Throwback Thursday: When ‘fire’ drills did not include ammunition

Children, Consumer protection, Education, Family/Kids, Safety

A generation ago, the only disaster school administrators and students prepared for were those of a natural variety. Kids evacuated for fire drills, ducked under desks for tornado drills and dropped, covered and held for earthquake drills. Nowadays these things seem as outdated as ringing the school bell and writing with chalk.

Beyond the fire drill

More and more school districts are reducing the number of fire and tornado drills and replacing them with lockdown drills that train students and staff to react to a school intruder, such as a shooter.

In Michigan, for example, state law used to require 10 fire drills annually. Gov. Rick Snyder recently signed into legislation House Bill 4713, requiring schools to conduct five fire drills, two tornado safety drills and three lockdown drills, up from two in 2006.

While no one discounts that natural disasters are a very real danger students should be prepared for, “You are way more likely to be a victim of school violence than you are a fire,” underscores Ed Verville, a consultant with Emergency School Safety Systems in Kalamazoo, Michigan.

According to the Education Commission of the States, over 20 states now require school lockdown drills.

A step further: ‘Active shooter drills’

Some schools are taking the lockdown drill a step further, staging what are known as “active shooter drills.” Illinois, Arkansas and Missouri each have laws on the books requiring school districts to hold at least one simulated shooter drill each year.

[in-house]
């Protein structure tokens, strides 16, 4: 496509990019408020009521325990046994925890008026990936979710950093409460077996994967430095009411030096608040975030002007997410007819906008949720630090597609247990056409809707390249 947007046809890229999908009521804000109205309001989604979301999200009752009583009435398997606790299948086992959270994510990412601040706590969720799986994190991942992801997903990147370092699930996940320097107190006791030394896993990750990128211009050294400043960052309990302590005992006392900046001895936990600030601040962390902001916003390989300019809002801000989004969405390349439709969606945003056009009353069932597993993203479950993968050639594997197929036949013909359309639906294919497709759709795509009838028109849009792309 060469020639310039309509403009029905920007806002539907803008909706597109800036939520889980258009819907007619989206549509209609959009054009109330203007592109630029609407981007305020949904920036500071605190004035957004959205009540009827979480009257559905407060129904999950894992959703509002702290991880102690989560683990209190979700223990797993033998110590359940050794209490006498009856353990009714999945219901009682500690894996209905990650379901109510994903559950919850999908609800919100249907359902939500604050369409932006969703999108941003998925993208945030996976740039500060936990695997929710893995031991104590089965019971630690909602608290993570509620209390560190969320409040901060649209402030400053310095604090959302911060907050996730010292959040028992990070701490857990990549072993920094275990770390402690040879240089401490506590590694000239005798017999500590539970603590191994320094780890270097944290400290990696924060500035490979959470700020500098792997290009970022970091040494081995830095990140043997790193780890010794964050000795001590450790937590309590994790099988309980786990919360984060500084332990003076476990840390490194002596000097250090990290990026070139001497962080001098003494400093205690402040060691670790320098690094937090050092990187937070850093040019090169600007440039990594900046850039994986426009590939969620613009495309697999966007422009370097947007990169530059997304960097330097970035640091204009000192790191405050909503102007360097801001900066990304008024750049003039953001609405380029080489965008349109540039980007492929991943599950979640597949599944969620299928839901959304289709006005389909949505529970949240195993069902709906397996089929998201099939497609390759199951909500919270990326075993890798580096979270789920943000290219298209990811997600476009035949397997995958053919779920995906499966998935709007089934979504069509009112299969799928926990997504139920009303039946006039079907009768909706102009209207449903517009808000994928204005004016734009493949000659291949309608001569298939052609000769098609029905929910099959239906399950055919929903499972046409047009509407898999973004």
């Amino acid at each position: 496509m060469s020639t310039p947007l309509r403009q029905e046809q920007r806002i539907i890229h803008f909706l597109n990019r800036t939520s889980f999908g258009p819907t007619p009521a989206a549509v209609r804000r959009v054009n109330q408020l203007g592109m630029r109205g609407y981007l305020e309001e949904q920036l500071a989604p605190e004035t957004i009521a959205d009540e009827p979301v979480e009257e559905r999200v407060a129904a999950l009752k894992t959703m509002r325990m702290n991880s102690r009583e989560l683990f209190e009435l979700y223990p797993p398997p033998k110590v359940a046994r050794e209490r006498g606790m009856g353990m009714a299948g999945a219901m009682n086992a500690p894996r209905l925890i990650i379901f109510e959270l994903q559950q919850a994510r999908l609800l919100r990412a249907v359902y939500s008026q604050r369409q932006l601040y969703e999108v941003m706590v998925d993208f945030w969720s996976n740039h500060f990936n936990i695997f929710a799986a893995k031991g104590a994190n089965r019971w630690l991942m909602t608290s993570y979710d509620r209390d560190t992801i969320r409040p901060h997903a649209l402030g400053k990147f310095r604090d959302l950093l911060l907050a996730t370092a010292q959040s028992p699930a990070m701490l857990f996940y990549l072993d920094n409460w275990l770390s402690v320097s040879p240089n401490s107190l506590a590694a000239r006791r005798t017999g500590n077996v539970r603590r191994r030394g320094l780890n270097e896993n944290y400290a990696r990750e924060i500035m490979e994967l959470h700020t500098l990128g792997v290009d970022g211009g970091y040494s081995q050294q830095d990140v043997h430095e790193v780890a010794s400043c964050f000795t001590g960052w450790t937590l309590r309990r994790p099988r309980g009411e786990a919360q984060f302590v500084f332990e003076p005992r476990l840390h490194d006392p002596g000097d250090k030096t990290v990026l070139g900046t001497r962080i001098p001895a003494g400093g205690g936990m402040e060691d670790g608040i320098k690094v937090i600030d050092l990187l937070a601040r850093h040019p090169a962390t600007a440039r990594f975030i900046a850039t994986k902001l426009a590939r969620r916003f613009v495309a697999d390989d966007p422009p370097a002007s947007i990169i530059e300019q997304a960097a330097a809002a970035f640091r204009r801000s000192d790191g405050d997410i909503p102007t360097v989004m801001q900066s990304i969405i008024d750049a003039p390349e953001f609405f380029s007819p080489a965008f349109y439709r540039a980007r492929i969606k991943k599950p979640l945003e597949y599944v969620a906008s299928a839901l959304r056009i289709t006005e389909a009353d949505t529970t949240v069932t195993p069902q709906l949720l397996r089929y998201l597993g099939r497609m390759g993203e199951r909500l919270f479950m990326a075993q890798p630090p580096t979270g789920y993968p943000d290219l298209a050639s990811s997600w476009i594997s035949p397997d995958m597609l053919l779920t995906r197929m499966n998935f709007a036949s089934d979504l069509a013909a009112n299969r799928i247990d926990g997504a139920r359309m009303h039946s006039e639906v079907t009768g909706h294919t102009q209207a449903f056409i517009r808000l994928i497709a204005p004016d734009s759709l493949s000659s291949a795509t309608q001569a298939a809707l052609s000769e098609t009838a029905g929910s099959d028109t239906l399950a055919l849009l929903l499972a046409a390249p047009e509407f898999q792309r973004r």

One Missouri high school conducted the drill after school hours, replete with students, most of whom were getting extra credit for a drama class, wearing fake blood and with law enforcement shooting blanks. The goal of the drills is to teach school faculty how to respond and act quickly in a shooter situation, as well as to give law enforcement practice in taking down active shooters.

Faculty and firearms

In the aftermath of the 2012 disaster in Newtown, Connecticut, in which 20 children and six adults were shot to death in a school-shooting rampage, there were loud and passionate calls for stricter gun control laws. However, resulting legislative action went largely in the opposite direction, going as far as to allow school personnel to carry concealed weapons on campus.

Texas, for example, is one of 18 states that currently permit adults to carry a concealed weapon on school grounds. But the state differs from several others in that the 2013 Protection of Texas Children Act lets schools designate one school administrator per 400 students to be a school marshal. The marshal, in addition to having a concealed weapon permit, must also undergo psychological evaluation and 80 hours of training at a police facility.

Schools of thought

At least some of these measures, particularly the carrying of weapons, have their detractors, notably the American Federation of Teachers. But in the absence of stricter gun control laws, schools must continue to adopt new strategies for keeping studies safe.